What Are Possible Fish Oil Side Effects?

Medically Reviewed By Jerlyn Jones, MS MPA RDN LD CLT

Fish oil is used clinically to treat high triglycerides and may have many health benefits. However, taking too much fish oil may have some adverse effects. Fish oil supplements come from fatty fish such as herring, sardines, anchovies, and salmon. They contain long-chain omega-3 fatty acids, eicosapentaenoic acid (EPA), docosahexaenoic acid (DHA), and sometimes other nutrients such as vitamins A and D.  

While numerous benefits Trusted Source PubMed Central Highly respected database from the National Institutes of Health Go to source are associated with consuming omega-3 fatty acids, there may be potential side effects and risks from taking fish oil supplements, including bleeding, gastrointestinal distress, heartburn, and diarrhea.

A National Institutes of Health (NIH) study estimated that 7.8% Trusted Source National Cancer Institute Governmental authority Go to source of people in the United States take fish oil supplements. Most experience no serious side effects.

This article discusses possible side effects of fish oil, how to manage them, recommended dosage, when to contact a doctor, and more.

Blood thinning

there are some fish oil pills on a table
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Fish oil has blood thinning effects, so it can prevent blood clots from forming. Taking high doses of fish oil supplements may inhibit platelet aggregation and increase the risk of bleeding. This can manifest as bleeding gums, nosebleeds, or possibly even stroke.

Taking fish oil with certain anti-coagulants, such as warfarin, may increase bleeding risk.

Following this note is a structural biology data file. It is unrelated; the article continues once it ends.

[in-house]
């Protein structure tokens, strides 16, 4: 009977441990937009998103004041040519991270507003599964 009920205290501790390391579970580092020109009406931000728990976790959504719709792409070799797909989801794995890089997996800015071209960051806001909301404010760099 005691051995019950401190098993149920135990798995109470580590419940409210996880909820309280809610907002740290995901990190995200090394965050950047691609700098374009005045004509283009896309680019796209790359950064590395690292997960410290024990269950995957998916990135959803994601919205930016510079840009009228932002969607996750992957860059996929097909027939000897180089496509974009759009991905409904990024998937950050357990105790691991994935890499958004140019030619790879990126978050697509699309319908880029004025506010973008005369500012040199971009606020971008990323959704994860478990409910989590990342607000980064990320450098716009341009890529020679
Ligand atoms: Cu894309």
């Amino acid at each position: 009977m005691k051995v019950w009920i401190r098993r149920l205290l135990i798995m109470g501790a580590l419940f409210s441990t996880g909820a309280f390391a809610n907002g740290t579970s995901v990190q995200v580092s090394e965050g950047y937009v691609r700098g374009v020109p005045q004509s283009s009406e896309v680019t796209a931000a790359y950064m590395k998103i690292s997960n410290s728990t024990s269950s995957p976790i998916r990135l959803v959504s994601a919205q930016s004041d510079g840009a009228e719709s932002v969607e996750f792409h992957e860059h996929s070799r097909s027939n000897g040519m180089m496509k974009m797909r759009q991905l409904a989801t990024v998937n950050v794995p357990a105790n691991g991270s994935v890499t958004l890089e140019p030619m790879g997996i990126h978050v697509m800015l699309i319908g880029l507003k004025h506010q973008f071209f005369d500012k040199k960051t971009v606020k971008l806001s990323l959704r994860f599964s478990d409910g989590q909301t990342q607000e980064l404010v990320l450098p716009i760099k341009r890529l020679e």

An older study found that participants who took 640 milligrams (mg) of fish oil daily over 4 weeks had decreased blood clotting.

Surgeries and certain invasive procedures for patients taking fish oil tend to be delayed because of concern for bleeding risk associated with the potential antiplatelet effect of fish oil.

However, study results are mixed. A 2018 randomized control trial Trusted Source AHA/ASA Journals Peer reviewed journal Go to source of 1,516 patients found that 8–10 grams (g) of fish oil for 2–5 days before surgery did not lead to increased bleeding.

How to manage blood thinning

If you are taking anti-coagulant medications or have bleeding disorders, check with your doctor before trying fish oil supplements. They may recommend avoiding fish oil supplements altogether or taking a lower dosage.

Learn about blood thinners for heart attack prevention.

Diarrhea

Diarrhea is one of the most common Trusted Source PubMed Central Highly respected database from the National Institutes of Health Go to source adverse effects associated with taking fish oil. It is most commonly reported when a person takes more than 3 g of fish oil daily. This may be due to the intrinsic laxative properties of omega-3 fatty acids.

Other types of omega-3 supplements may also cause diarrhea, such as flaxseed or algae oil.

How to manage diarrhea

Taking fish oil with food or lowering your dose may help mitigate this side effect. If you continue to have diarrhea after trying these modifications, contact a healthcare professional.

Learn more ways to deal with diarrhea.

Heartburn

Fish oil is a concentrated source of fat, so it can trigger Trusted Source National Institutes of Health Office of Dietary Supplements Governmental authority Go to source heartburn and other types of gastrointestinal discomfort. If you are prone to acid reflux, you may be more susceptible to experiencing heartburn as a side effect after taking fish oil.

Other gastrointestinal symptoms that can occur include belching, nausea, and bloating. These are common side effects largely due to fish oil’s high fat content.  

How to manage heartburn

Taking fish oil with food can help reduce the risk of heartburn and other gastrointestinal distress. If you have gastroesophageal reflux disease, you should talk with your healthcare professional before starting a fish oil supplement regimen.

Learn treatment options for acid reflux.

Atrial fibrillation